One chilly afternoon at the Los Angeles Zoo when he was 8, he paused at the snow leopard exhibit long enough to notice that he could hear the animal breathing, and even see the vapor rising from its mouth. Then he stood close to the cage, and I realized that Ezra had started breathing rhythmically, in pace with the leopard. In school, my son couldn’t sit still for five minutes. But in that moment I watched him become calm, pacified, content.
How could I mourn?
Other parents were fretting over children who were worried about fitting in; daughters who were coping with mean girls; sons who were stressed out about algebra homework. I witnessed our friends’ children growing up too fast, experimenting with sex, struggling with eating disorders.
Meanwhile, Ezra spent a lot of time in his head, contemplating the minutiae of Pixar movies and obsessing about the running times of animated DVDs. His biggest concern was which Sunday matinee of “Shrek the Third” we were going to see.
What did I have to cry about?
At some point Ezra developed an obsession with the calendar. He started waking up on the first day of each month at dawn, running around the house with the exciting news. “It’s February first!” “It’s the first day of April!” He celebrated the arrival of the season, the day the “Kung Fu Panda” DVD came out, the first time he set eyes on a Cardigan Welsh Corgi.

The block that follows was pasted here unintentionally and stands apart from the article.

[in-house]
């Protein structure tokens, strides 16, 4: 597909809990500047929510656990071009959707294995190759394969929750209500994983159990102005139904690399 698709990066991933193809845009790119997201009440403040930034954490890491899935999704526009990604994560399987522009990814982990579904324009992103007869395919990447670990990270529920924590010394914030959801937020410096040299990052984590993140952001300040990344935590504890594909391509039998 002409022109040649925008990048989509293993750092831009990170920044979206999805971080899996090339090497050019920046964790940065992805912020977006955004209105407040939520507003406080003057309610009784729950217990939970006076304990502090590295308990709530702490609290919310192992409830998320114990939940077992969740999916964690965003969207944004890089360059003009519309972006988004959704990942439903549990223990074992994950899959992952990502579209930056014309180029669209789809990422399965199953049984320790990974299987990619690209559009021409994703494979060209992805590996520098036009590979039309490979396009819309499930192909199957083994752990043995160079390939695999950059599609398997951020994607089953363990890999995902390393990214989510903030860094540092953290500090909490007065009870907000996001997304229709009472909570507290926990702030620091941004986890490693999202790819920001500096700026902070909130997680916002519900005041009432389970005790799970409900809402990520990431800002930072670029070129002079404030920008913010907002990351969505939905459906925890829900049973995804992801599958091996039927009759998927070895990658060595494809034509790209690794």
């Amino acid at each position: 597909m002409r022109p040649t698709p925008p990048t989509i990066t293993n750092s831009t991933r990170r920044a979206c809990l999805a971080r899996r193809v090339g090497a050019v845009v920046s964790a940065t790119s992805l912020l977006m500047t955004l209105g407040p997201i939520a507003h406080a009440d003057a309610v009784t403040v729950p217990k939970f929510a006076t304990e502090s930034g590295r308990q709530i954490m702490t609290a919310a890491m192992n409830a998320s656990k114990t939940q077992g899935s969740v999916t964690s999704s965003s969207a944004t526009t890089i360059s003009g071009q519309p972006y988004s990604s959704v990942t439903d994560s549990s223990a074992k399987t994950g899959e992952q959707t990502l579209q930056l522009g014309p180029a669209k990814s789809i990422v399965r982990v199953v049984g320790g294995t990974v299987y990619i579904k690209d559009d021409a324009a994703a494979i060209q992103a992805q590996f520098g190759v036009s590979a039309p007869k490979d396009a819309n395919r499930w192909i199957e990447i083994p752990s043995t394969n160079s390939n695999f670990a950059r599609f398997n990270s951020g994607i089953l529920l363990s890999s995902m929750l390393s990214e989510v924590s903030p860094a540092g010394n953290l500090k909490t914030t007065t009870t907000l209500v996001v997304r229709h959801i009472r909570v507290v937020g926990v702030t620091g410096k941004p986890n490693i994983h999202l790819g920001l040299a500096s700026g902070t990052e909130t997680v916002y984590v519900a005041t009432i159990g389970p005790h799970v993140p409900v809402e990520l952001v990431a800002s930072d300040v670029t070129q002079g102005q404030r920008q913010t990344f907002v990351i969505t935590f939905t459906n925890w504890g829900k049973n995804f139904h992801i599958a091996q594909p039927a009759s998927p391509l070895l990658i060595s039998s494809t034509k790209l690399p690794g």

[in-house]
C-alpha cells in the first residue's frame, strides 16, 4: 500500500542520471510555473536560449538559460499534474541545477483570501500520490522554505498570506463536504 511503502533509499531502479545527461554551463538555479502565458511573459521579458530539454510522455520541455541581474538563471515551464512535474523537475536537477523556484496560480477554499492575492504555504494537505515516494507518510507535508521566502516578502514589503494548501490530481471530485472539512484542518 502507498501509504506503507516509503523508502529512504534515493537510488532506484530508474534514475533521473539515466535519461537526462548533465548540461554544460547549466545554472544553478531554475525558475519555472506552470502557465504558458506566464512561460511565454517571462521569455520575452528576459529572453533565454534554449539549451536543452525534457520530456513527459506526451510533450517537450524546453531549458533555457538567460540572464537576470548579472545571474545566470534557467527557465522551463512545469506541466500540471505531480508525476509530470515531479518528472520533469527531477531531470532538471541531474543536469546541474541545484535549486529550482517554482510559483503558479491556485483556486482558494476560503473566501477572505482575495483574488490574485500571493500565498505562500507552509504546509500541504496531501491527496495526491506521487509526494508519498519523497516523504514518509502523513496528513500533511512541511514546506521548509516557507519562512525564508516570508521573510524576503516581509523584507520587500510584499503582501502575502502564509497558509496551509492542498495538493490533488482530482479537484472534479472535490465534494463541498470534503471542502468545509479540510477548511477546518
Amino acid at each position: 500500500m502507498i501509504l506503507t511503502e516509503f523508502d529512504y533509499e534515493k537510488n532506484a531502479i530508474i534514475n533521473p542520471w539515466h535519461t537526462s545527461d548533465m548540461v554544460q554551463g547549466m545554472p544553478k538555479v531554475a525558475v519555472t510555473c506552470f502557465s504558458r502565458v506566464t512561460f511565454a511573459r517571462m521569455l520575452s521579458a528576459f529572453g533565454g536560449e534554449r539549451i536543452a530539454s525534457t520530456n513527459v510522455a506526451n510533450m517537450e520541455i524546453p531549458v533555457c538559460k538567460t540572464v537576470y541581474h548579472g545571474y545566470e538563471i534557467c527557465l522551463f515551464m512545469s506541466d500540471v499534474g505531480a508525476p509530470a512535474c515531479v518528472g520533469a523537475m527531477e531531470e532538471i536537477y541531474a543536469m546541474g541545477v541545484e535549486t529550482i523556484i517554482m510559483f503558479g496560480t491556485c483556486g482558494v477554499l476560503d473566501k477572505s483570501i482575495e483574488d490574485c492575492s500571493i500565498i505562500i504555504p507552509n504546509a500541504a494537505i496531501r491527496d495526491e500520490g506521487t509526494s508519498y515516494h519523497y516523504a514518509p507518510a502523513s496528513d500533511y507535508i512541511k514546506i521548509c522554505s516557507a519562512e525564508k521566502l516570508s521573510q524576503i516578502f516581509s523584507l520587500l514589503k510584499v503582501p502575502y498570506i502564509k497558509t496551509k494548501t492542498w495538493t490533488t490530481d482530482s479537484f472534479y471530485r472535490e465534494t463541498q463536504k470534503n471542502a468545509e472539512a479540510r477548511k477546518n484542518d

So I didn’t shed tears. I celebrated with him.
I’m not naïve, or blind to the challenges. None of this is to say that raising a child like Ezra is easy.
The same reader who asked how I could not have experienced grief asked whether I might have perhaps simply left it out because it interfered with my memoir’s “feel-good theme.”
In writing Following Ezra, it was important to me to include some of the very funny moments Ezra and I have shared: how he would ask a dog owner when her poodle was going to die; the time he wouldn’t leave the novelty store without the three-foot-tall Homer Simpson doll. So many of these experiences are hilarious, if you have any perspective on it at all. And I think laughter helps the whole family.
But it was equally important that every page be real and true. I have read memoirs by parents of children with autism and other challenges that treat everything as a blessing and a miracle. I don’t see it that way. It’s certainly not not always easy for Ezra to be Ezra.
That’s why I included in my book many scenes that were challenging and difficult in all sorts of ways: the toddler haircut that so tortured Ezra that he grabbed the scissors and threw them at the hairdresser; the time he asked the obese neighbor how he got so fat. The book’s final chapter is about Ezra’s bar mitzvah, a remarkable, transcendent morning. But a few pages earlier, I describe how, a week before, I had taken my son to Nordstrom to buy a blazer, and instead of trying it on, he stared blankly at the dressing room mirror and then started licking his image.
We have a custom in our family. When somebody breaks a glass, we celebrate. As soon as you hear the shards shattering on the kitchen floor, the rule is that you say: “I hated that glass! Thanks for getting rid of it for me!” Because what else can you do? Get angry? Make the person pay the price? It’s not going to bring the glass back. So we make the best of what we have, and we always try to make life a celebration.
And then we clean up the glass.